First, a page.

It’s been decades in the making but there is new progress being made on the Transisthmus Project, an ambitious transportation infrastructure and industrial development plan for the Isthmus of Tehuantepec.
The federal government will launch the project formally next year with an initial investment of 4.34 billion pesos (about US $279 million) for the first stage, but the process is beginning this month with a 48-million-peso study that will be completed by the end of the year.
The first stage will entail the development of transportation infrastructure that will include railroads costing 1.75 billion pesos, improvements at the ports of Coatzacoalcos in Veracruz and Salina Cruz in Oaxaca with a cost of 1.56 billion, highway construction costing 704 million and airports projects worth 320 million pesos.
Completion of the first stage is expected to take a year and a half while the second and third stages are forecast to take another three and five to 10 years, respectively.
The new transportation infrastructure will improve links between the two ports and will be financed with public funds. The industrial development component — the construction of industrial parks — will be funded largely by the private sector.
The isthmus has some key advantages, such as the short — 302 kilometers — distance between the Atlantic and Pacific oceans, access to world markets, the transportation and communications infrastructure already in place, which includes two ports, two airports, a rail line and highway, and the potential for further development of wind energy.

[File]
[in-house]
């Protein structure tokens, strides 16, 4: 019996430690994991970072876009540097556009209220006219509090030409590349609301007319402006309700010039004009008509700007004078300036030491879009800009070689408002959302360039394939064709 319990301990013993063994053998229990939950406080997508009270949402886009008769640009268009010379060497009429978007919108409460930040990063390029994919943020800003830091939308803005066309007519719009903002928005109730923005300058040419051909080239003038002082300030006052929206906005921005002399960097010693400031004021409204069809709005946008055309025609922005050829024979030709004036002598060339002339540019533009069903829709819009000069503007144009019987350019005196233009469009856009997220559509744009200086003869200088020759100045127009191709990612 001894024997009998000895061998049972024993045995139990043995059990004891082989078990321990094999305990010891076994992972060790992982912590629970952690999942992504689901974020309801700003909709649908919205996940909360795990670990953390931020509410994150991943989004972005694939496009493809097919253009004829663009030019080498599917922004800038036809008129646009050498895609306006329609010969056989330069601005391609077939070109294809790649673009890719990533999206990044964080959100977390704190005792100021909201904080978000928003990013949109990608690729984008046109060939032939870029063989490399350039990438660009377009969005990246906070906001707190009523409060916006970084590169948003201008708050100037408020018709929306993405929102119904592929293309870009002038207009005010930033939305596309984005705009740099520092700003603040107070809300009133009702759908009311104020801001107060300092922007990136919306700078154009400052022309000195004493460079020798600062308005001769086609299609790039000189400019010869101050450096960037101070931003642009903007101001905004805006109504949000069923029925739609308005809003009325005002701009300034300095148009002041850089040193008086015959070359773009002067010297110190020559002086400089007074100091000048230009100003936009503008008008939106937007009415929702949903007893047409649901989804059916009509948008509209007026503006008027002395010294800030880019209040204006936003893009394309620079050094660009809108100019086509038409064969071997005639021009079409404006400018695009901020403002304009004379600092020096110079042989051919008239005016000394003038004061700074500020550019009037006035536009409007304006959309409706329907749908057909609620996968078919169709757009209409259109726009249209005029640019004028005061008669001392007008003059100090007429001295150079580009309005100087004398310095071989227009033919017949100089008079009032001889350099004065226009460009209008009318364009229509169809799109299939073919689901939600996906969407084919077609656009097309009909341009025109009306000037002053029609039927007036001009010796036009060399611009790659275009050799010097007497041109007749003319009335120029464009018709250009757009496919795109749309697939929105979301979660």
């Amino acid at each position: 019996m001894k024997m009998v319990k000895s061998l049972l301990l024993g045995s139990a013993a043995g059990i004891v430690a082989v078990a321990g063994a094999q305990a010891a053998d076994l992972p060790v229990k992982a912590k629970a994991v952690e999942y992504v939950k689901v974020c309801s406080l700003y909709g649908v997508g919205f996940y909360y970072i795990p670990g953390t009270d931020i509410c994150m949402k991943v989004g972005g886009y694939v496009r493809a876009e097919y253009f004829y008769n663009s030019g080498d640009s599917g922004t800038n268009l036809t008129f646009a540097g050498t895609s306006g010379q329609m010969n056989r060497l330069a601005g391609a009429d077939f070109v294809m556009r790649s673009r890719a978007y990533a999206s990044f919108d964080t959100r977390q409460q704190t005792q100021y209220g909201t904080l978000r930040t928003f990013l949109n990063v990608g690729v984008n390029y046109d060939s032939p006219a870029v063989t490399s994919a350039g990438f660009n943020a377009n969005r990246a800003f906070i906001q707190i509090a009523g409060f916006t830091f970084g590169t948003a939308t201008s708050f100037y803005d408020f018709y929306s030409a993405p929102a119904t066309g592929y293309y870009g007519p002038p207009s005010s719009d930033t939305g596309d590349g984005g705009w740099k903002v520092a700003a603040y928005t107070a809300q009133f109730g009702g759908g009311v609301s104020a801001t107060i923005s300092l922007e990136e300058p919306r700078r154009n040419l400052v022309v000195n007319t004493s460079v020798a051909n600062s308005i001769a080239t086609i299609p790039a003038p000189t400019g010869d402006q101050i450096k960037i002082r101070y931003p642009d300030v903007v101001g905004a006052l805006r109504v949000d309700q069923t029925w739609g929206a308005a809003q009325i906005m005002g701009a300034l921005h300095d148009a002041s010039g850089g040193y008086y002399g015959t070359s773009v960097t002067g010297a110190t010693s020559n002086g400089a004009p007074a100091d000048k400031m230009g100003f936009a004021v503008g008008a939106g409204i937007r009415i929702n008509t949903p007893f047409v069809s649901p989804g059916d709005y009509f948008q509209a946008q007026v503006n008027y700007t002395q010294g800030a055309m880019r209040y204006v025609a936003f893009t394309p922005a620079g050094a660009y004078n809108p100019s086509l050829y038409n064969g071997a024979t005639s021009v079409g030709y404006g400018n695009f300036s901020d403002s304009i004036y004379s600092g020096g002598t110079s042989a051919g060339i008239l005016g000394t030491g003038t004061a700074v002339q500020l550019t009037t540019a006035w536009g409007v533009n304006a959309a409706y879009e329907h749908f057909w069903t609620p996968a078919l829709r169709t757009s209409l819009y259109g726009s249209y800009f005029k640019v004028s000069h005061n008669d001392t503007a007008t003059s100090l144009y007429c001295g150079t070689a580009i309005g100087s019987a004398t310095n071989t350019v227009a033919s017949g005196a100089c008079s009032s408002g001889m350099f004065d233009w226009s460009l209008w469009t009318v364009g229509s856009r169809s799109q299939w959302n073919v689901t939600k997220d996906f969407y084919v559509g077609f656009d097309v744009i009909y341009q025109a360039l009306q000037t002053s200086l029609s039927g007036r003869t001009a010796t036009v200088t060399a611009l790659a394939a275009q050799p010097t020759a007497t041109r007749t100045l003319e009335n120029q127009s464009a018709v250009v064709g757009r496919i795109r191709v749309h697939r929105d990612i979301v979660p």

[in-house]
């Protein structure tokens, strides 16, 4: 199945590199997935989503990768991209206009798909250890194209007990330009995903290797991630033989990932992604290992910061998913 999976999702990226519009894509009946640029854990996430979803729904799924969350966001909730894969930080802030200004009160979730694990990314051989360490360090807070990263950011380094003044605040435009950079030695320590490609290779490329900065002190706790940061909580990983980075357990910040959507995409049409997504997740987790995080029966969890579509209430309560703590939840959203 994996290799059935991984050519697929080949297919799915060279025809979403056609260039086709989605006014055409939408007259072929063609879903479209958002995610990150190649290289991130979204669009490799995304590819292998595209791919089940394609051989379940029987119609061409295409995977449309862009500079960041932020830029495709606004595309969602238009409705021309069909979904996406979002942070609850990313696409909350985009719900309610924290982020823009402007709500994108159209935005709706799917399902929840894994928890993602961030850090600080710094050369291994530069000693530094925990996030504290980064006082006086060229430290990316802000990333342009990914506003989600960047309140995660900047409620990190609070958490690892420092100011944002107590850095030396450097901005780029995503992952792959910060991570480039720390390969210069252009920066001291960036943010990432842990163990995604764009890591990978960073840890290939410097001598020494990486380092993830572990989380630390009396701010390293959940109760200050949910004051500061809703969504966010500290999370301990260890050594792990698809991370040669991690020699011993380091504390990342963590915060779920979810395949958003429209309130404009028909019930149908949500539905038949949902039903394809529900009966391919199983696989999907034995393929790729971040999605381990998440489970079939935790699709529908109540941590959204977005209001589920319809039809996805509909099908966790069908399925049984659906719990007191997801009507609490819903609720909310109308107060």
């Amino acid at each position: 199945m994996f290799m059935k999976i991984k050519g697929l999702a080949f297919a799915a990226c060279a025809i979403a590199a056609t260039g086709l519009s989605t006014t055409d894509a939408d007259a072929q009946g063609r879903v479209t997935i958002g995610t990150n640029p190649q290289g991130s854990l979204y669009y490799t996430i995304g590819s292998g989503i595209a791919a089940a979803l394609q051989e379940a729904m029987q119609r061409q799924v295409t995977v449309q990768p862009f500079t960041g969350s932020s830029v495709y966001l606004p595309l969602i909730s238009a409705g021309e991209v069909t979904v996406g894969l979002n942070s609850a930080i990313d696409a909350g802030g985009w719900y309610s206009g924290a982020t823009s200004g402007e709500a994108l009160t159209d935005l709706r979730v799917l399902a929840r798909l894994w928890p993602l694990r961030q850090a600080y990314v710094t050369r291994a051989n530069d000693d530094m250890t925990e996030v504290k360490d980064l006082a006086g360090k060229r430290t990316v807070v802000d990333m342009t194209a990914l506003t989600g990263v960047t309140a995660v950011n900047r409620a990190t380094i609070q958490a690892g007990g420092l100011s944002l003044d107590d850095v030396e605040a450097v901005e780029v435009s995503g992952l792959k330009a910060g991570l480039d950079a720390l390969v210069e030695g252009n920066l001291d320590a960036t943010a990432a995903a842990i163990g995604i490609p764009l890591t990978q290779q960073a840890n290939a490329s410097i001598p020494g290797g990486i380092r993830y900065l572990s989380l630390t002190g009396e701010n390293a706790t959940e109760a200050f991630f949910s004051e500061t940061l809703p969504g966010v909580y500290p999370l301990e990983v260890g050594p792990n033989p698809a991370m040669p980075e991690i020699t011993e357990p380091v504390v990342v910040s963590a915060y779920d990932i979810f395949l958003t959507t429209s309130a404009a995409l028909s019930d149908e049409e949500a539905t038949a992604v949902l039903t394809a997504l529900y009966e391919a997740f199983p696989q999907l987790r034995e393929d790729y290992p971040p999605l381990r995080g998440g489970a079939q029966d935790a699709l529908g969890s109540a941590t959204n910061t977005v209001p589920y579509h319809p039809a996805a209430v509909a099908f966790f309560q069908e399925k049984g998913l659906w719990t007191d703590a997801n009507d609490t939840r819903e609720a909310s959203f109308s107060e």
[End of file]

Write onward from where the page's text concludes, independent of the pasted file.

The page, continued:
An important spinoff expected from the investment is a boost to economic development in one of the country’s poorest regions, with an increase in Gross Domestic Product from 2% to 4.5% annually. This is hoped to double per-capita GDP from $5,000 to $10,000 a year, bringing it up to the national average.
The region has been designated a special economic zone where preferential taxation and financing will be offered to encourage private-sector investment.
The state oil company has already announced plans to spend $2 billion on what it calls the Transoceanic Belt to add two new gas pipelines, moving petroleum products from the Gulf of Mexico to the Pacific Ocean. It has already built two crude-oil pipelines and another for refined products.
Work has already started on improvements to the military airport at Ixtepec in preparation for its establishment as a commercial facility for civic aviation, which has also been a work in progress for two decades or more.
Meanwhile, El Imparcial in Oaxaca reported yesterday that Chinese interests are exploring the construction of a steel manufacturing plant in the isthmus, taking advantage of iron ore reserves in the state of Oaxaca.
The $1.2-billion plant would produce 3 million tonnes of steel a year.